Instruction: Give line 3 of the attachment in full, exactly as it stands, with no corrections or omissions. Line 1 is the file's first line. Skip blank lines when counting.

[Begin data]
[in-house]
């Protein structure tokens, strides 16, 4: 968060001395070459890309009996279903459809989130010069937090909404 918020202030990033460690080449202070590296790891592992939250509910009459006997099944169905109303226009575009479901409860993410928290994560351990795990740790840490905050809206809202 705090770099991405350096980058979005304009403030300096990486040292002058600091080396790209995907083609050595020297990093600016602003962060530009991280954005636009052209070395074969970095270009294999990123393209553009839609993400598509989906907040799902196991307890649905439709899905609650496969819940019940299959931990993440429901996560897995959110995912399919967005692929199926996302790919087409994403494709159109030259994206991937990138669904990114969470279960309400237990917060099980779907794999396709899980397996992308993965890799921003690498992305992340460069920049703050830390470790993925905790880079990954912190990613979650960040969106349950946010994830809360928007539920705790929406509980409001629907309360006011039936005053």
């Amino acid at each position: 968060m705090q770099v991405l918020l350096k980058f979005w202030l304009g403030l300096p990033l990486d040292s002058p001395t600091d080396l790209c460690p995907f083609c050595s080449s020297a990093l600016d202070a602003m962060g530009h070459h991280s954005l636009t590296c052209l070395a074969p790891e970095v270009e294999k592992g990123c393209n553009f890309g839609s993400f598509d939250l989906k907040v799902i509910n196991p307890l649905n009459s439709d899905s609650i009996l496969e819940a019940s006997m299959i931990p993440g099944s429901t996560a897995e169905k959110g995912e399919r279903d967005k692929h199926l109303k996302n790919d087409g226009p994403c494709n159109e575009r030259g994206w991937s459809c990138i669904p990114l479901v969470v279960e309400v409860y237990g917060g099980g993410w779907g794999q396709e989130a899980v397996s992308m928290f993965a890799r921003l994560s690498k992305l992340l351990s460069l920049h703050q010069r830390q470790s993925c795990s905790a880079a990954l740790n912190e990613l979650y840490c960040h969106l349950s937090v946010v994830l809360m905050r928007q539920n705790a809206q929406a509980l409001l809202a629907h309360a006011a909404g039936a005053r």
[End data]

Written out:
């Amino acid at each position: 968060m705090q770099v991405l918020l350096k980058f979005w202030l304009g403030l300096p990033l990486d040292s002058p001395t600091d080396l790209c460690p995907f083609c050595s080449s020297a990093l600016d202070a602003m962060g530009h070459h991280s954005l636009t590296c052209l070395a074969p790891e970095v270009e294999k592992g990123c393209n553009f890309g839609s993400f598509d939250l989906k907040v799902i509910n196991p307890l649905n009459s439709d899905s609650i009996l496969e819940a019940s006997m299959i931990p993440g099944s429901t996560a897995e169905k959110g995912e399919r279903d967005k692929h199926l109303k996302n790919d087409g226009p994403c494709n159109e575009r030259g994206w991937s459809c990138i669904p990114l479901v969470v279960e309400v409860y237990g917060g099980g993410w779907g794999q396709e989130a899980v397996s992308m928290f993965a890799r921003l994560s690498k992305l992340l351990s460069l920049h703050q010069r830390q470790s993925c795990s905790a880079a990954l740790n912190e990613l979650y840490c960040h969106l349950s937090v946010v994830l809360m905050r928007q539920n705790a809206q929406a509980l409001l809202a629907h309360a006011a909404g039936a005053r």